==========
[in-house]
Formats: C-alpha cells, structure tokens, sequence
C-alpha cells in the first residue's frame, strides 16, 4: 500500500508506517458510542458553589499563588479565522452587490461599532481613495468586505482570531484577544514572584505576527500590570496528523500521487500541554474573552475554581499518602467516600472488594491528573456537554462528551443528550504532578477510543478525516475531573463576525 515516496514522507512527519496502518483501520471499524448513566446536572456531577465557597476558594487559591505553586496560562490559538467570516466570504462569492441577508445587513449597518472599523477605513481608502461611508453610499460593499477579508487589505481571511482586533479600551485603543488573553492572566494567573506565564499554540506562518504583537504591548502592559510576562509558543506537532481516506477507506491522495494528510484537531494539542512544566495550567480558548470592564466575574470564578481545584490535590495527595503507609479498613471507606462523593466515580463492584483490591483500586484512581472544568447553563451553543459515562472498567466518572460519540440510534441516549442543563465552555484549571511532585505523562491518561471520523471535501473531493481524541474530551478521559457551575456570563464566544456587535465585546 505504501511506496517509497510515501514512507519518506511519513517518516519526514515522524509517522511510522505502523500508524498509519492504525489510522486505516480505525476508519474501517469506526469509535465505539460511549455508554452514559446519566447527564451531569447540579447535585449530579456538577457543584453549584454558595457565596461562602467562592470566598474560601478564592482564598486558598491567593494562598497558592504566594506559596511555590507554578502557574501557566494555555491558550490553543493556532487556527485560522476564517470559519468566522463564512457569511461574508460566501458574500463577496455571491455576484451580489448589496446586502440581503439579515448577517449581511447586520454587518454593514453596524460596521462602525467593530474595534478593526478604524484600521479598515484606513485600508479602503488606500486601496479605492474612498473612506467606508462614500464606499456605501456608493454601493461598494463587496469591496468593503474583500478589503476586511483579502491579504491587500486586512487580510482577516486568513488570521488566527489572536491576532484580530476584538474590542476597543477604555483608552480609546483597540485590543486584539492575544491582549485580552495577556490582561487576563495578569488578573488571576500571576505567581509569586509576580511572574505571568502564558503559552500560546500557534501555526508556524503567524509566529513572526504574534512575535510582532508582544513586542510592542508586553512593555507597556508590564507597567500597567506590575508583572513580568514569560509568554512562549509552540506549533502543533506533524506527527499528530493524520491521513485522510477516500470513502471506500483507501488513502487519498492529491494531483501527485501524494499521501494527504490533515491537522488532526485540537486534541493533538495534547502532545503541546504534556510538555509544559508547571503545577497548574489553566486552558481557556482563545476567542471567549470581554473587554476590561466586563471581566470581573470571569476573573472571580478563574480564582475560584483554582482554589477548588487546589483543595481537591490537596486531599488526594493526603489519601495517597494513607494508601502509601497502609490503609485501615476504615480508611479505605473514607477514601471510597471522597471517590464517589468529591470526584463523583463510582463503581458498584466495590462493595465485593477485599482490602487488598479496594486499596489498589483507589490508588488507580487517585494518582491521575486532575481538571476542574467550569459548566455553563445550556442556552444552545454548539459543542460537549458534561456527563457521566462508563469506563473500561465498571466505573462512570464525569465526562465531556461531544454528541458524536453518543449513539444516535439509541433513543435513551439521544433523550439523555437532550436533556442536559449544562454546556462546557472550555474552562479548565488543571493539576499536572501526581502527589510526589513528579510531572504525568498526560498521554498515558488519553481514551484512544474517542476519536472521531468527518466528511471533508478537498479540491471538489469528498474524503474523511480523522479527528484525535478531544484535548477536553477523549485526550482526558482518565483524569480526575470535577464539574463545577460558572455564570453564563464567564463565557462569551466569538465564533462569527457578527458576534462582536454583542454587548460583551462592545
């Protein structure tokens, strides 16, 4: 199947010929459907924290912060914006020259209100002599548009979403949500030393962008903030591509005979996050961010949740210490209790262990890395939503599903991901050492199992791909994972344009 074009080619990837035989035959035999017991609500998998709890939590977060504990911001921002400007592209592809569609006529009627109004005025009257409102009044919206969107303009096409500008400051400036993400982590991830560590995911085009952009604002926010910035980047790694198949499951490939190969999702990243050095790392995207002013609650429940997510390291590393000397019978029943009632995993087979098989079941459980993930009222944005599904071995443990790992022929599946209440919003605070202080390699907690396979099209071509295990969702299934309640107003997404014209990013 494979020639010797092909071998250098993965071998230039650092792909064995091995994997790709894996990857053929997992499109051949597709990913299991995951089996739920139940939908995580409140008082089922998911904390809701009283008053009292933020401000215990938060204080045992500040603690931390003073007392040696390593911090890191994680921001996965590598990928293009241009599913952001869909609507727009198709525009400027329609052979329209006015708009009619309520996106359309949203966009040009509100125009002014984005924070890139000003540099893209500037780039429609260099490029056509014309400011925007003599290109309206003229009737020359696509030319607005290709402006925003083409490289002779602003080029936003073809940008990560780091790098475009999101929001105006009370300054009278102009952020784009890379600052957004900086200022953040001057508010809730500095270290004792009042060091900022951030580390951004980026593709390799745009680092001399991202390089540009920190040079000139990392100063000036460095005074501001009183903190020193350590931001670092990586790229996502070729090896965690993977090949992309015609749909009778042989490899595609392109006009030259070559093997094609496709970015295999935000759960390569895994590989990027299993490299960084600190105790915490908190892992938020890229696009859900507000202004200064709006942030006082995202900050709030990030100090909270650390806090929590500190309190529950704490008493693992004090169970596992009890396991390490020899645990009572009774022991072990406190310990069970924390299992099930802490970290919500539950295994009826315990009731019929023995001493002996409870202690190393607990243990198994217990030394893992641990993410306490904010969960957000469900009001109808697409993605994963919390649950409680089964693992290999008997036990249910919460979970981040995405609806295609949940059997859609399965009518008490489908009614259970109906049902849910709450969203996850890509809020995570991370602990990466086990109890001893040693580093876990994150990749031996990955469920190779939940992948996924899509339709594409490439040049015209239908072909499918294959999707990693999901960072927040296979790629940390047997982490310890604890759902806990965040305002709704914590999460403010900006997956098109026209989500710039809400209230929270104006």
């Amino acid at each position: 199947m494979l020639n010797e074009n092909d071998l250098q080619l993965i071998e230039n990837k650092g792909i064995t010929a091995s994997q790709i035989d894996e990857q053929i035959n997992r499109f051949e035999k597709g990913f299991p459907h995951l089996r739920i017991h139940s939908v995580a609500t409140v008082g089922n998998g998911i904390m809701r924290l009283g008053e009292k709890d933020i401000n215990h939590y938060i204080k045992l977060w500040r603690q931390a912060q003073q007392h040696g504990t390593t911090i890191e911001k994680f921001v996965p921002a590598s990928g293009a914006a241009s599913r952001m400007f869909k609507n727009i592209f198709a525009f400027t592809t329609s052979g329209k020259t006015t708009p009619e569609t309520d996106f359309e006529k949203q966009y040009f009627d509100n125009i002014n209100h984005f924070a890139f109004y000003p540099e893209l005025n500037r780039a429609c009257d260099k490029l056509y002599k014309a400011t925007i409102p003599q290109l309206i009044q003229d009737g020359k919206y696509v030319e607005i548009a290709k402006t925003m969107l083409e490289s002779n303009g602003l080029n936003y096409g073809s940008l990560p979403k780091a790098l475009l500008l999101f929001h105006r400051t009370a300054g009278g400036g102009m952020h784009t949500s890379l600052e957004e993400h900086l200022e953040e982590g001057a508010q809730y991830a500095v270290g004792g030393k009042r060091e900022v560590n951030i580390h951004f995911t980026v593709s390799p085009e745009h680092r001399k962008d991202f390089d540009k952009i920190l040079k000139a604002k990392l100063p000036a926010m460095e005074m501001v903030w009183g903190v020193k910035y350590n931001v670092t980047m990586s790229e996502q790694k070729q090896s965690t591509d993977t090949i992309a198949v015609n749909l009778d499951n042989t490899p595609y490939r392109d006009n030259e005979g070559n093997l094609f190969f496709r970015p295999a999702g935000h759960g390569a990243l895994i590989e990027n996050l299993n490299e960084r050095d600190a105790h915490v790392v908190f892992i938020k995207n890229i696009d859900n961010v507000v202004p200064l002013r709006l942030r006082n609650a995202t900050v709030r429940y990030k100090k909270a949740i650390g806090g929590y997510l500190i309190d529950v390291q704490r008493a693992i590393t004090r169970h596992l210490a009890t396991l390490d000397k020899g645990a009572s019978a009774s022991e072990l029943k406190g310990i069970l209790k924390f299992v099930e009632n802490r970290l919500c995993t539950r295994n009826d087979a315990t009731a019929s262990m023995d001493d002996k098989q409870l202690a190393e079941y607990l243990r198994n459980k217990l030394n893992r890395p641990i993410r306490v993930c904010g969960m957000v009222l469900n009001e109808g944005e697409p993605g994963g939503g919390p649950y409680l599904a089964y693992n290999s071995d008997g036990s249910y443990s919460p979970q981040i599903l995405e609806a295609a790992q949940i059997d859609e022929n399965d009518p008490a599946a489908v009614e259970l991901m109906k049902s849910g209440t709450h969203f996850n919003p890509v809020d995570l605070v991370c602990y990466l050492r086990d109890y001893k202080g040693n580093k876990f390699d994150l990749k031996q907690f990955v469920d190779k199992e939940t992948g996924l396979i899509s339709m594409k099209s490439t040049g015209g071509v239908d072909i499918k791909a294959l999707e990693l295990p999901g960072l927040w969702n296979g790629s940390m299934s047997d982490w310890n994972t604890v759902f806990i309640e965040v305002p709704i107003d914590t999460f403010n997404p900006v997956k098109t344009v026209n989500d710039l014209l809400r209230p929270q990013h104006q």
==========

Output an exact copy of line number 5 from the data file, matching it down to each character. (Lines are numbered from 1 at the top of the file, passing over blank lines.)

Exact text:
């Amino acid at each position: 199947m494979l020639n010797e074009n092909d071998l250098q080619l993965i071998e230039n990837k650092g792909i064995t010929a091995s994997q790709i035989d894996e990857q053929i035959n997992r499109f051949e035999k597709g990913f299991p459907h995951l089996r739920i017991h139940s939908v995580a609500t409140v008082g089922n998998g998911i904390m809701r924290l009283g008053e009292k709890d933020i401000n215990h939590y938060i204080k045992l977060w500040r603690q931390a912060q003073q007392h040696g504990t390593t911090i890191e911001k994680f921001v996965p921002a590598s990928g293009a914006a241009s599913r952001m400007f869909k609507n727009i592209f198709a525009f400027t592809t329609s052979g329209k020259t006015t708009p009619e569609t309520d996106f359309e006529k949203q966009y040009f009627d509100n125009i002014n209100h984005f924070a890139f109004y000003p540099e893209l005025n500037r780039a429609c009257d260099k490029l056509y002599k014309a400011t925007i409102p003599q290109l309206i009044q003229d009737g020359k919206y696509v030319e607005i548009a290709k402006t925003m969107l083409e490289s002779n303009g602003l080029n936003y096409g073809s940008l990560p979403k780091a790098l475009l500008l999101f929001h105006r400051t009370a300054g009278g400036g102009m952020h784009t949500s890379l600052e957004e993400h900086l200022e953040e982590g001057a508010q809730y991830a500095v270290g004792g030393k009042r060091e900022v560590n951030i580390h951004f995911t980026v593709s390799p085009e745009h680092r001399k962008d991202f390089d540009k952009i920190l040079k000139a604002k990392l100063p000036a926010m460095e005074m501001v903030w009183g903190v020193k910035y350590n931001v670092t980047m990586s790229e996502q790694k070729q090896s965690t591509d993977t090949i992309a198949v015609n749909l009778d499951n042989t490899p595609y490939r392109d006009n030259e005979g070559n093997l094609f190969f496709r970015p295999a999702g935000h759960g390569a990243l895994i590989e990027n996050l299993n490299e960084r050095d600190a105790h915490v790392v908190f892992i938020k995207n890229i696009d859900n961010v507000v202004p200064l002013r709006l942030r006082n609650a995202t900050v709030r429940y990030k100090k909270a949740i650390g806090g929590y997510l500190i309190d529950v390291q704490r008493a693992i590393t004090r169970h596992l210490a009890t396991l390490d000397k020899g645990a009572s019978a009774s022991e072990l029943k406190g310990i069970l209790k924390f299992v099930e009632n802490r970290l919500c995993t539950r295994n009826d087979a315990t009731a019929s262990m023995d001493d002996k098989q409870l202690a190393e079941y607990l243990r198994n459980k217990l030394n893992r890395p641990i993410r306490v993930c904010g969960m957000v009222l469900n009001e109808g944005e697409p993605g994963g939503g919390p649950y409680l599904a089964y693992n290999s071995d008997g036990s249910y443990s919460p979970q981040i599903l995405e609806a295609a790992q949940i059997d859609e022929n399965d009518p008490a599946a489908v009614e259970l991901m109906k049902s849910g209440t709450h969203f996850n919003p890509v809020d995570l605070v991370c602990y990466l050492r086990d109890y001893k202080g040693n580093k876990f390699d994150l990749k031996q907690f990955v469920d190779k199992e939940t992948g996924l396979i899509s339709m594409k099209s490439t040049g015209g071509v239908d072909i499918k791909a294959l999707e990693l295990p999901g960072l927040w969702n296979g790629s940390m299934s047997d982490w310890n994972t604890v759902f806990i309640e965040v305002p709704i107003d914590t999460f403010n997404p900006v997956k098109t344009v026209n989500d710039l014209l809400r209230p929270q990013h104006q």